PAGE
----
Slow recovery in Las Vegas' apartment sector.
Economic conditions in Clark County and Las Vegas continue to improve with evidence of a slow and steady recovery finally emerging. Analysts from the UNLV Center for Business and Economic Research’s late summer survey noted respondents remained optimistic about general economic conditions in southern Nevada, with 82 percent expecting to see no change or improvement. Their Southern Nevada Business Confidence Index rose to its highest level in more than four years during the summer, echoing this positive sentiment.
A couple of indicators highlight the emergence of a more favorable environment, with retail sales improving, McCarran Airport traffic on the rise and the gaming “take” on the rebound. Median existing home sale prices have jumped more than $12,000 compared to the same period a year ago. Furthermore, the labor market in Clark County has stabilized with more than 6,000 jobs added to non-farm payrolls since the spring. The overall county population has also increased to its highest level in five years, according to US Census estimates.
In the multifamily market, the past two indicators carry the most weight for the region’s apartment market. A healthy apartment market requires significant population densities with a positive trend. This needs to be supported by a healthy labor market. A market needs a strong economy that attracts people, which in turn stimulates apartment demand. This then, in turn, reduces vacancies that place upward pressure on achievable asking rents.
For context, in 2007, rents in the valley were growing at 3 percent per year. By 2009, that number had changed to a negative 4 percent per year. On top of that, concessions of one month free per year drove the overall gross income down 16 percent to 20 percent. Owners suddenly couldn’t meet their debt obligations and values dropped below the debt itself.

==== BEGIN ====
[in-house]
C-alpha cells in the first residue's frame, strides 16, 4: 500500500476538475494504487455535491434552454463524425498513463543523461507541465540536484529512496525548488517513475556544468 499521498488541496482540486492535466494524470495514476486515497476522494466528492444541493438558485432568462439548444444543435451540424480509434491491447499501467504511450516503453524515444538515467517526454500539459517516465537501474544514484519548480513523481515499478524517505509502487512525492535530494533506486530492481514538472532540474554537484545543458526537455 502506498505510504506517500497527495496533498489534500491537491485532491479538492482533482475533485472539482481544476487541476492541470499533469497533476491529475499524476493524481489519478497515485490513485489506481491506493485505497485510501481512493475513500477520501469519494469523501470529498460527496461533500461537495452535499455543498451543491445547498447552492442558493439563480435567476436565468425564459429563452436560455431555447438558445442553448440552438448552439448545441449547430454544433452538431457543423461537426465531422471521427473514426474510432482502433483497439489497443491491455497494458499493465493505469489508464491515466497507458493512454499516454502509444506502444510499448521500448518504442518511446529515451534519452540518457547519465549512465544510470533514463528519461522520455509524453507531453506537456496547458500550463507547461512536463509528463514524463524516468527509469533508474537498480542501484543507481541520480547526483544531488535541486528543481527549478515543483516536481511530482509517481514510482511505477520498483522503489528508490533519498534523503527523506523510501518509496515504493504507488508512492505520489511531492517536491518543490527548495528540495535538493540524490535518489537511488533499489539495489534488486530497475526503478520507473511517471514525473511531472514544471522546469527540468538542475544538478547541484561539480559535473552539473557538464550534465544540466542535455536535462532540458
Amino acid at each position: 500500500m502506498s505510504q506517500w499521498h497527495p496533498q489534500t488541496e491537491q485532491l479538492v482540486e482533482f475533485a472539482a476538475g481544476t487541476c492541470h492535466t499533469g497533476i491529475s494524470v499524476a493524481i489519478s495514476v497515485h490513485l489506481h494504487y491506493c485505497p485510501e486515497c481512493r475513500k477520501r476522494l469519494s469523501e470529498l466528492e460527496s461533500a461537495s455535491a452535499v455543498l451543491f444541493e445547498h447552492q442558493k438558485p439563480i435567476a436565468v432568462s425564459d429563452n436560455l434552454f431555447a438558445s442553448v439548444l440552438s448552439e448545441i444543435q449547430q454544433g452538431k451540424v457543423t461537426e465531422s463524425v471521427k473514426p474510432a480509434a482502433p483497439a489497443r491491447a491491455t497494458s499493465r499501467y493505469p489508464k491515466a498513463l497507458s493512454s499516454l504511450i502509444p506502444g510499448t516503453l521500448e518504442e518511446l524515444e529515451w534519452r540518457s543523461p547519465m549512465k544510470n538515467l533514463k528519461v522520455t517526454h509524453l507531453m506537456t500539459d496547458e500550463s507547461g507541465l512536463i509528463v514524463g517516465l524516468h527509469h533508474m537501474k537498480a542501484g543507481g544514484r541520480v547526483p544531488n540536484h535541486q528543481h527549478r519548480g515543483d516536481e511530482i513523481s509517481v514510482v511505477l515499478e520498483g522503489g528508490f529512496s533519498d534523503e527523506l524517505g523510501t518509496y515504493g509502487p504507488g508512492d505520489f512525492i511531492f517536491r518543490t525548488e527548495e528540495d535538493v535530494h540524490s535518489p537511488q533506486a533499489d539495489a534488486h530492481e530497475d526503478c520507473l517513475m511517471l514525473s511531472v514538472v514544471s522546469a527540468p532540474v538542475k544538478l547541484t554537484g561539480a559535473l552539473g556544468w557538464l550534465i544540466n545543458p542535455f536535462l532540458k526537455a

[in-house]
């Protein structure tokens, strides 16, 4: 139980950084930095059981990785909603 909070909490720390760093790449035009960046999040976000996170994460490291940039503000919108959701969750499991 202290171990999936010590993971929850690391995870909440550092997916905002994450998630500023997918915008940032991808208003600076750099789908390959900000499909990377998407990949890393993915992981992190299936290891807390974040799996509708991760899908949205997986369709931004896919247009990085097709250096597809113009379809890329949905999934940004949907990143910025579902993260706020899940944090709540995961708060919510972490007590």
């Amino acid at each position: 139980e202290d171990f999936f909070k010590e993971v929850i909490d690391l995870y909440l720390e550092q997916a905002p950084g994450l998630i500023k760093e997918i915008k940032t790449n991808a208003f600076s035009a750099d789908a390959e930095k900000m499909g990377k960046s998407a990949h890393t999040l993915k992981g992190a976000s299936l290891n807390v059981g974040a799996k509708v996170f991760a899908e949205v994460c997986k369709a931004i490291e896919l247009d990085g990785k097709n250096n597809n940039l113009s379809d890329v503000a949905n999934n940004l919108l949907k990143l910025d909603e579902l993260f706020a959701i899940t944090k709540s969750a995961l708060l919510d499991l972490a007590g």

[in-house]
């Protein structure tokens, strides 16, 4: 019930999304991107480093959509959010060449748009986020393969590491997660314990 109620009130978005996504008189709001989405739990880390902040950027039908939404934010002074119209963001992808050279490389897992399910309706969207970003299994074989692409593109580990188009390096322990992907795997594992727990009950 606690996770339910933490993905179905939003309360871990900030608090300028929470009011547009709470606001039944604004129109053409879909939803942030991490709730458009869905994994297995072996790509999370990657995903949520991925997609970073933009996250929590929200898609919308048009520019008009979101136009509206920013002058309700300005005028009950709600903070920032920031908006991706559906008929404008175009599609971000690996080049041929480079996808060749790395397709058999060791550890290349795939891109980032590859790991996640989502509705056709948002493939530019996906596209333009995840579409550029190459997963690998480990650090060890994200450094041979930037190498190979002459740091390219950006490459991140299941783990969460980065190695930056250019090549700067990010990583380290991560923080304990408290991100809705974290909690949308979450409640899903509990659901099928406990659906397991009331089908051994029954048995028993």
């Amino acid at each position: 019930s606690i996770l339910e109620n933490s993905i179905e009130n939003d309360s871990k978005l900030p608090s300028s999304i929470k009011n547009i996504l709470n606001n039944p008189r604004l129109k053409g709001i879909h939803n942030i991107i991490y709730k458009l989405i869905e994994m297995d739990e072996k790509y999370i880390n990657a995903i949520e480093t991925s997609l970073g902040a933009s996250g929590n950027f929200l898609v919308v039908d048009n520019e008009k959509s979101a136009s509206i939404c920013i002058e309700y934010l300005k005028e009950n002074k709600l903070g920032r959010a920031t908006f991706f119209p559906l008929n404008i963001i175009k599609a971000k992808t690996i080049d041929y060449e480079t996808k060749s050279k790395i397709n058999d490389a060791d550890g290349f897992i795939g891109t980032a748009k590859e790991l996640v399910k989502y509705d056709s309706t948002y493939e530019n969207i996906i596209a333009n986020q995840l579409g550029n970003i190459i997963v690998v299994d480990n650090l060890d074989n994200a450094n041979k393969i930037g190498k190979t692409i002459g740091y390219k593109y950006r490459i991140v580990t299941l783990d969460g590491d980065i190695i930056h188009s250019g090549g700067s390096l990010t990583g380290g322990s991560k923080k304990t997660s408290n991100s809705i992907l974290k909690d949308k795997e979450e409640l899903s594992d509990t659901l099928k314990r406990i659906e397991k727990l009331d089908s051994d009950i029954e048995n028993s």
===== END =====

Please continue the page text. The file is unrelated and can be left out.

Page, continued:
But since then:
Still, even with a recovery beginning (and projected to continue), Las Vegas is well below averages for similar properties both nationally and in the West.
Developers put on the brakes as the soft rental rate environment made new development less financially viable. Newly completed apartment deliveries were the lowest on record in 2012 with only 472 units delivered into the inventory. Next year should bring a notable uptick, with 1,787 market rate apartments scheduled for completion. With the oversupply decreasing and new construction at very low levels, we would anticipate a continued improvement in Las Vegas rents.
There is an interesting change in renter demographics going on now, however, as the “Y” generation’s approach to housing is notably different from prior generations. No longer is home ownership the overwhelming goal. Some of what is driving this shift is related to the economy, but increasingly, some is an actual preference shift. Generation Y places a premium on mobility, as they don’t see themselves living in one place for an extended period of time. They have jobs that likely demand mobility. They have disposable income but choose living in high-end, highly amenitized apartments.
Accordingly, newly constructed apartments have:
- Highly upgraded interiors
- Large units (especially master bedrooms)
- Direct access garages
- Larger clubhouses with game rooms, yoga studios, etc.
- Large outdoor social areas
In Las Vegas, Ovation Property Management, along with a few others, started this trend. Today it is continued by builders like the Calida Group. Their rents/square footages and actual rents are higher, thus allowing easier lender underwriting.
— Douglas S. Schuster, senior managing director, Newmark Grubb Knight Frank